A brief decade and a half stood between Anderson and his mom, so he naturally took the brunt of his peers’ maternally-aimed jokes. He was a pro at brushing them off. “What’re you going to say to her?” Anderson said, nudging his shoulder into Derek’s.
“Maybe I go over there and ask her if she wants to hang out with your mom,” Derek said, deflecting.
Anderson socked Derek on the arm. “You’re the last person should be making cracks about my mom. At least I’ve got one.”
It is the god-awful truth behind their verbal blows that make banter between adolescent boys a necessary element of their socialization. Builds a sense of mistrust for anyone not as blunt as their junior high buddies. Rewards them for speaking without thinking, much like the adult world. Batter the ego good and hard during essential developmental stages and you’ll keep weight rooms and MBA programs full until the sun burns out.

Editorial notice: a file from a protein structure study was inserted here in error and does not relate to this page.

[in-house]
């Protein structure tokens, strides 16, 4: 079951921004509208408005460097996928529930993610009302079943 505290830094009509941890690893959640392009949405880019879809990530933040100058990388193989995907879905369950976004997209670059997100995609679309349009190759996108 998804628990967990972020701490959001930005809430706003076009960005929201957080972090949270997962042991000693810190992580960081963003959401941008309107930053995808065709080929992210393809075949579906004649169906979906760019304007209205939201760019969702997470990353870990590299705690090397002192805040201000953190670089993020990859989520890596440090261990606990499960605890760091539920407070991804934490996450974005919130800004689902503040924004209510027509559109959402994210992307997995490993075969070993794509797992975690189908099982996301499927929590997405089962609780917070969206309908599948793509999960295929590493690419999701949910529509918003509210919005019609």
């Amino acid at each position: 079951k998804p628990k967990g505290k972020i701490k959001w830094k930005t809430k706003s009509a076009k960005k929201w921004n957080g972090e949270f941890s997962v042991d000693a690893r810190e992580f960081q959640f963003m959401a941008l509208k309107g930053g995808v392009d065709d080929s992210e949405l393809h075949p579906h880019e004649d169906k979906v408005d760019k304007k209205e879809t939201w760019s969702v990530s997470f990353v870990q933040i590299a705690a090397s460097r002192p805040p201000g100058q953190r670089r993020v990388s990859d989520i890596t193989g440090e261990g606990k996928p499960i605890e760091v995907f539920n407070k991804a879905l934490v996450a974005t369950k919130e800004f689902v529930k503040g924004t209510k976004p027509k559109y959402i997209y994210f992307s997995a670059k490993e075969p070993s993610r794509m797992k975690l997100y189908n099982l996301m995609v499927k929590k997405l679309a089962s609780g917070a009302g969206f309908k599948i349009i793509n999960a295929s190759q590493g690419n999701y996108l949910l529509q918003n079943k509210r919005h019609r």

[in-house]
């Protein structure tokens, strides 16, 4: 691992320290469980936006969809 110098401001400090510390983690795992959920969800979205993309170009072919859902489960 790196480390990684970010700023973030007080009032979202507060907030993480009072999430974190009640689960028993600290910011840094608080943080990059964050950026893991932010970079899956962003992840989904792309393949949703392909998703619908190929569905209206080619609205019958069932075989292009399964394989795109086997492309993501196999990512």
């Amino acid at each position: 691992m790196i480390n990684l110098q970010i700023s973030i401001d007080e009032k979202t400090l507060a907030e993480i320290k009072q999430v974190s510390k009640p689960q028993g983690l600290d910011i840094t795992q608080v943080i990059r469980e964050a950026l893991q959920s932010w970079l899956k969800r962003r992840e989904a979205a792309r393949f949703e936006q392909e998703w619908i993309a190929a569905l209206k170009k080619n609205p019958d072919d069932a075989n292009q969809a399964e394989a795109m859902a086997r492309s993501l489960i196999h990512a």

“Looks like the ship’s about to sail, Jordan,” Jimmy said as a man wearing a neon yellow tank top and chest hair walked over to the girl. He held two bottles of water in one hand and a toddler in blue board shorts cradled in his other arm. Clearly, his flag was planted some time ago.
“Well then. That settles that,” Anderson said, mildly astonished.
“We’re hitting Wrath once more before my old man gets here to pick us up,” Jimmy commanded. He pushed off the fence and started in the direction of the coaster.
Anderson patted Derek’s shoulder sarcastically before he turned away.